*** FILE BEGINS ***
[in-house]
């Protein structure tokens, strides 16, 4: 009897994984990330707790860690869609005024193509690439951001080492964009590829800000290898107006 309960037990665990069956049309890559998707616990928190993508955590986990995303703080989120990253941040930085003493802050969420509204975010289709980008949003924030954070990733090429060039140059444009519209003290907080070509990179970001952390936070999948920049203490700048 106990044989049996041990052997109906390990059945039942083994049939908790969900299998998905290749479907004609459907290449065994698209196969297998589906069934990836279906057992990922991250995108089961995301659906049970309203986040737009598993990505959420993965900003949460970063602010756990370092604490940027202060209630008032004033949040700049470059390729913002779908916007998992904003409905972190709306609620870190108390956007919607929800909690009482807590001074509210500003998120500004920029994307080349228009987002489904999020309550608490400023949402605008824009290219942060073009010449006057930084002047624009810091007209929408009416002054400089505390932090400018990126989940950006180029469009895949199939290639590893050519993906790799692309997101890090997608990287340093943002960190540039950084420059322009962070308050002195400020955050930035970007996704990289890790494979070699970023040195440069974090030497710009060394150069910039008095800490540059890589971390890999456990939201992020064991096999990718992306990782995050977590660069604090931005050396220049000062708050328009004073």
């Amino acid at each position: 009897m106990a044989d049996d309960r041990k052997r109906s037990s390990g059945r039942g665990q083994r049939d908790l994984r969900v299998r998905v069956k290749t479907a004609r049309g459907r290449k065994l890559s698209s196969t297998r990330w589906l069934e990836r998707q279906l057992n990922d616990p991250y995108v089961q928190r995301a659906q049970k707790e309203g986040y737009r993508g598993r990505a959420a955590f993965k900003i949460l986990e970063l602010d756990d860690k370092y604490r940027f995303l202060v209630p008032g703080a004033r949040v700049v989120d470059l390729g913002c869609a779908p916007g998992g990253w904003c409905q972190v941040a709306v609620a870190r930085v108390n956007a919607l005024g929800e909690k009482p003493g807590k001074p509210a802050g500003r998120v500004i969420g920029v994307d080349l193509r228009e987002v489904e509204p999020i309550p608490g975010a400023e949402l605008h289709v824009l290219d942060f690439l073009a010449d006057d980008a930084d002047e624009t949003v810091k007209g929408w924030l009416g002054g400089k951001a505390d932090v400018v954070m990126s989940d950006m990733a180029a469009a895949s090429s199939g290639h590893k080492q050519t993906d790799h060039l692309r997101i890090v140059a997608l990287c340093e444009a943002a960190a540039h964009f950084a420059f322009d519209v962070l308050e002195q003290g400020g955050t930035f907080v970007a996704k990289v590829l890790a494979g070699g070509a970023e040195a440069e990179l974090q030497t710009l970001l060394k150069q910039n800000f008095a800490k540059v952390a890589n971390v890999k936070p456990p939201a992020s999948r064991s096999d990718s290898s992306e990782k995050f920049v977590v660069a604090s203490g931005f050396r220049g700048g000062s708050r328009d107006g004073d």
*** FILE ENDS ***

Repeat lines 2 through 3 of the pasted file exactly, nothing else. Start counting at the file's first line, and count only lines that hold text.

């Protein structure tokens, strides 16, 4: 009897994984990330707790860690869609005024193509690439951001080492964009590829800000290898107006 309960037990665990069956049309890559998707616990928190993508955590986990995303703080989120990253941040930085003493802050969420509204975010289709980008949003924030954070990733090429060039140059444009519209003290907080070509990179970001952390936070999948920049203490700048 106990044989049996041990052997109906390990059945039942083994049939908790969900299998998905290749479907004609459907290449065994698209196969297998589906069934990836279906057992990922991250995108089961995301659906049970309203986040737009598993990505959420993965900003949460970063602010756990370092604490940027202060209630008032004033949040700049470059390729913002779908916007998992904003409905972190709306609620870190108390956007919607929800909690009482807590001074509210500003998120500004920029994307080349228009987002489904999020309550608490400023949402605008824009290219942060073009010449006057930084002047624009810091007209929408009416002054400089505390932090400018990126989940950006180029469009895949199939290639590893050519993906790799692309997101890090997608990287340093943002960190540039950084420059322009962070308050002195400020955050930035970007996704990289890790494979070699970023040195440069974090030497710009060394150069910039008095800490540059890589971390890999456990939201992020064991096999990718992306990782995050977590660069604090931005050396220049000062708050328009004073």
């Amino acid at each position: 009897m106990a044989d049996d309960r041990k052997r109906s037990s390990g059945r039942g665990q083994r049939d908790l994984r969900v299998r998905v069956k290749t479907a004609r049309g459907r290449k065994l890559s698209s196969t297998r990330w589906l069934e990836r998707q279906l057992n990922d616990p991250y995108v089961q928190r995301a659906q049970k707790e309203g986040y737009r993508g598993r990505a959420a955590f993965k900003i949460l986990e970063l602010d756990d860690k370092y604490r940027f995303l202060v209630p008032g703080a004033r949040v700049v989120d470059l390729g913002c869609a779908p916007g998992g990253w904003c409905q972190v941040a709306v609620a870190r930085v108390n956007a919607l005024g929800e909690k009482p003493g807590k001074p509210a802050g500003r998120v500004i969420g920029v994307d080349l193509r228009e987002v489904e509204p999020i309550p608490g975010a400023e949402l605008h289709v824009l290219d942060f690439l073009a010449d006057d980008a930084d002047e624009t949003v810091k007209g929408w924030l009416g002054g400089k951001a505390d932090v400018v954070m990126s989940d950006m990733a180029a469009a895949s090429s199939g290639h590893k080492q050519t993906d790799h060039l692309r997101i890090v140059a997608l990287c340093e444009a943002a960190a540039h964009f950084a420059f322009d519209v962070l308050e002195q003290g400020g955050t930035f907080v970007a996704k990289v590829l890790a494979g070699g070509a970023e040195a440069e990179l974090q030497t710009l970001l060394k150069q910039n800000f008095a800490k540059v952390a890589n971390v890999k936070p456990p939201a992020s999948r064991s096999d990718s290898s992306e990782k995050f920049v977590v660069a604090s203490g931005f050396r220049g700048g000062s708050r328009d107006g004073d």